Instead, Iraq’s neighbors viewed the situation as a zero-sum struggle for power, though failing to recognize the fact that no one Iraqi group could completely control or defeat its rivals. Regional powers competed to fill the vacuum produced by the United States’ departure. Iran wanted Shia to dominate. Gulf states wanted Sunnis to retake power. As neighbors begin to fear the worst-case outcome for their interests, they begin to act by fueling the conflict and internal divisions in an effort to assist groups with which they sympathize. The danger of creating a vacuum by precipitous withdrawal is an important lesson for Washington as it draws down the U.S. military presence in Afghanistan.
The tragedy of Iraq shows that fragmented societies composed of multiple communities that have distinct ethnic and sectarian identities cannot be legitimately controlled by one group. The concentration or monopoly of power by one individual or community at the expense of others exacerbates tensions, anxiety and distrust. These conditions, when exploited by a determined extremist group like ISIS, can eventually push the country to a state of civil war. In the case of Kurdistan region, the Kurds will likely demand a restructuring of relations with Baghdad, perhaps even seeking independence. Going forward, the situation is likely to follow one of two paths.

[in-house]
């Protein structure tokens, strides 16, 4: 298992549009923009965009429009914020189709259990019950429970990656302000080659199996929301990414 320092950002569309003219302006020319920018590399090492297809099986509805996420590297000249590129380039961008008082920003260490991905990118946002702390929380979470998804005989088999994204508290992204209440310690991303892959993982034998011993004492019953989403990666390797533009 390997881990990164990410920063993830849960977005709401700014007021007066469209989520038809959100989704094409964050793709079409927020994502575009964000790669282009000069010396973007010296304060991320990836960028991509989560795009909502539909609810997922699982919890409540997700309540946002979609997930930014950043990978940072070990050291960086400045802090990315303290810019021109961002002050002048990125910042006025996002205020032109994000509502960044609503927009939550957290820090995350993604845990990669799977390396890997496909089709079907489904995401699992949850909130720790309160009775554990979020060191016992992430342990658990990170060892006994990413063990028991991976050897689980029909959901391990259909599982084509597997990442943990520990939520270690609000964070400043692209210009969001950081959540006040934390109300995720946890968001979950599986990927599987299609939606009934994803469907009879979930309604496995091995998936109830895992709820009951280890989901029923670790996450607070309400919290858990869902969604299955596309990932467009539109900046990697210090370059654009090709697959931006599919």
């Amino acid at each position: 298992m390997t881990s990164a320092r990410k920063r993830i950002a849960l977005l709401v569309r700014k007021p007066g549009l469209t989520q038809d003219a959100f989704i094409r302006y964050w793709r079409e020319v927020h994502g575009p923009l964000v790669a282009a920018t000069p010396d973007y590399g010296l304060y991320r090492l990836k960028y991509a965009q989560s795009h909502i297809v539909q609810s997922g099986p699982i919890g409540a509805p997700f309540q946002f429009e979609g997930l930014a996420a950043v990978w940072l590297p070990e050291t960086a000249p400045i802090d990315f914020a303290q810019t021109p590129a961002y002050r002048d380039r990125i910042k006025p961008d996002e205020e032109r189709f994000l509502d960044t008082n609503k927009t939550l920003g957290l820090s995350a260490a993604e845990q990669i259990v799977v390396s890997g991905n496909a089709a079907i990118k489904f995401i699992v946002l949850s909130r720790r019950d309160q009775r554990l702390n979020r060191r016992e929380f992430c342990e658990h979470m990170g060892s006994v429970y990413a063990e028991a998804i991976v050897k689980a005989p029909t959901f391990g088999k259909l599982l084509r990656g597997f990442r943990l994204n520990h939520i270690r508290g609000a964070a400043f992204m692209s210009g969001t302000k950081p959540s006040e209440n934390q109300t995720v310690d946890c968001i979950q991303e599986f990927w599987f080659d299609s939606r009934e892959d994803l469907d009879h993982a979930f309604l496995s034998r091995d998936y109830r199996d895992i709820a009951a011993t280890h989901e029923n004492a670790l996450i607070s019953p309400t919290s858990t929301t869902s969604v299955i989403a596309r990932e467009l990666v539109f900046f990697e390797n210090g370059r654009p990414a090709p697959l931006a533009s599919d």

First, Iraq’s leaders could seek to restore stability through renewed power-sharing arrangements among the three large communities—Sunni, Shia and Kurd. Based on conversation with Iraq’s leaders, there is a consensus that Maliki must be replaced with a new prime minister to restore unity. This could unfold in two ways. Iraqis could establish a supreme national council consisting of the major leaders of the three communities, which could include Maliki, but which would have a new prime minister. Alternatively, the three communities could agree on a new Shiite leader to replace Maliki as Prime Minister.